Marks 100 Years Laboratory Workforce Responsible for World-changing Advances in Chemical-biological Defense
The year 2017 marks the U.S. Army Edgewood Chemical Biological Center’s 100th year of operations, a century of excellence and dedication by generations of scientists, engineers, technicians and support personnel. Together, they have safeguarded the nation through a century of tumultuous events and unprecedented challenges. While ECBC is widely known to be the nation’s principal research and development resource for non-medical chemical biological defense, what is less well known is its rich history stretching back to World War I.
World War I, a Hurried Start
Upon entering the war, the nation was in a rush to develop a chemical weapons capability, both offensive and defensive, to meet the terrible new weapon the Germans began using in 1915. On Oct. 16, 1917, President Woodrow Wilson issued a proclamation under the Urgency Efficiency Act of 1917 designating the Gunpowder Neck in Harford County, Maryland the location of the nation’s primary chemical shell filling plant, then called the Gunpowder Reservation. On Dec. 10, 1917, the Army Ordnance Department authorized construction of a chemical agent production plant to supply the shell filling plant.
During World War I, the U.S. Army possessed no technology for remotely sensing chemical agent and relied on human “gas scouts.” They were positioned just beyond the main trench line, and if they smelled the garlic scent of mustard agent or felt the nasal and throat irritation of chlorine, they ran back and warned the other soldiers. After a chemical agent attack, soldiers determined if the agent had dispersed by taking off their masks and performing the “sniff test.”
Gas mask design was in its infancy, too.
At first, soldiers were simply issued cotton pads that they had to soak in a liquid, often their own urine. Soon, the mainstay of respiratory protection for American soldiers during World War I became the Richardson Floy Kops Mask. It was an improved version of a British mask in wide use. The face piece was cotton fabric coated with rubber. The canister was smaller than the British version, to cause less breathing resistance. In addition to being more comfortable than its British counterpart, the mask was also much easier to manufacture. Approximately three million of these were produced during World War I. Starting in 1920, gas mask production became a major activity at Edgewood.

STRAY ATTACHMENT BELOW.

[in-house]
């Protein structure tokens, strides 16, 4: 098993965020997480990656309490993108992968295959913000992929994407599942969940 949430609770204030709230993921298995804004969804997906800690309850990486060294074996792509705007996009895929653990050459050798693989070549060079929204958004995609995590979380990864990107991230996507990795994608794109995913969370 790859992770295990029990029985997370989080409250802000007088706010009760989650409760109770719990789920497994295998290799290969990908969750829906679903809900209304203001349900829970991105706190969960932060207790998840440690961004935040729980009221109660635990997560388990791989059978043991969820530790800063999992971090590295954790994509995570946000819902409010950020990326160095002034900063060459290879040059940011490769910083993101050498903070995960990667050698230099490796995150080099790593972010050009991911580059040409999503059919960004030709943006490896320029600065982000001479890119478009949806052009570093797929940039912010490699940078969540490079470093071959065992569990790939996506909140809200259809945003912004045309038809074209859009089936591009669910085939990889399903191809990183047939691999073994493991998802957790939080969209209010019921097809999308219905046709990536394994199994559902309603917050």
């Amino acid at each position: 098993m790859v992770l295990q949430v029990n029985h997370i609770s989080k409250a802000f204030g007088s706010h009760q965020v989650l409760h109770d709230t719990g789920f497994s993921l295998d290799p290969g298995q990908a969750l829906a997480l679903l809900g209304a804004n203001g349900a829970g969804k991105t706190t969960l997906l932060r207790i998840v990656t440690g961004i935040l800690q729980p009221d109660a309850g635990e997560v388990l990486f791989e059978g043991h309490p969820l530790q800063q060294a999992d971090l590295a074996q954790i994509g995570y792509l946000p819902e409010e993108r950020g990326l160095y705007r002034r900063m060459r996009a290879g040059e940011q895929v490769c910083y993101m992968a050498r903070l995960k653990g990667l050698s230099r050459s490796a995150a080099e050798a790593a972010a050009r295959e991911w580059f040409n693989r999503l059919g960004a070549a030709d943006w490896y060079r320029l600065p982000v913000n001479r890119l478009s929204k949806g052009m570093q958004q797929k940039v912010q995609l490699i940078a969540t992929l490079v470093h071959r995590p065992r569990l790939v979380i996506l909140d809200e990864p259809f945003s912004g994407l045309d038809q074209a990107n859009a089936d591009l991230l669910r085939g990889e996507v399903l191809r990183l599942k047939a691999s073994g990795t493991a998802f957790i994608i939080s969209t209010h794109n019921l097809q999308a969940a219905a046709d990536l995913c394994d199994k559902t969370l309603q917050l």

The World War II Boom Years
In 1939, as war was breaking out again in Europe, Edgewood created the M2 Service Mask. This mask started out as a lightweight training mask with a fully molded rubber face piece. It proved successful in training and so became the standard mask for the Army. Over 8.4 million of the M2 series masks were manufactured during the World War II, many of them at Edgewood. This provided employment to thousands of workers in northeast Maryland, including large numbers of women and African-Americans.
The workforce averaged 7,000 for the duration of the war, half of whom were African-Americans.
The demand for workers during the war created opportunities for women, too. The Women’s Army Corps, called WACs, arrived in 1943. The WACs went to work testing weapons and equipment and working in the chemical laboratories. During the same period, another wave of female workers arrived. Known as the WOWs, for Women Ordnance Workers, they proofed weapons, tested vehicles and performed most of the functions necessary to provide the soldiers in the field with the best equipment.
The need for workers in this period was vast. Local newspaper ads placed by the Army asked for all manner of labor – clerks, draftsmen, chauffeurs, electricians, glass blowers, mechanics, scientific aids, crane operators, photographers, munitions handlers, toolmakers, steel workers, welders, pressmen and chemists. As the war came to an end, the labor force shrunk back down to peacetime levels. However, thousands of workers previously on the margins of the workforce now had newly acquired skills and experience.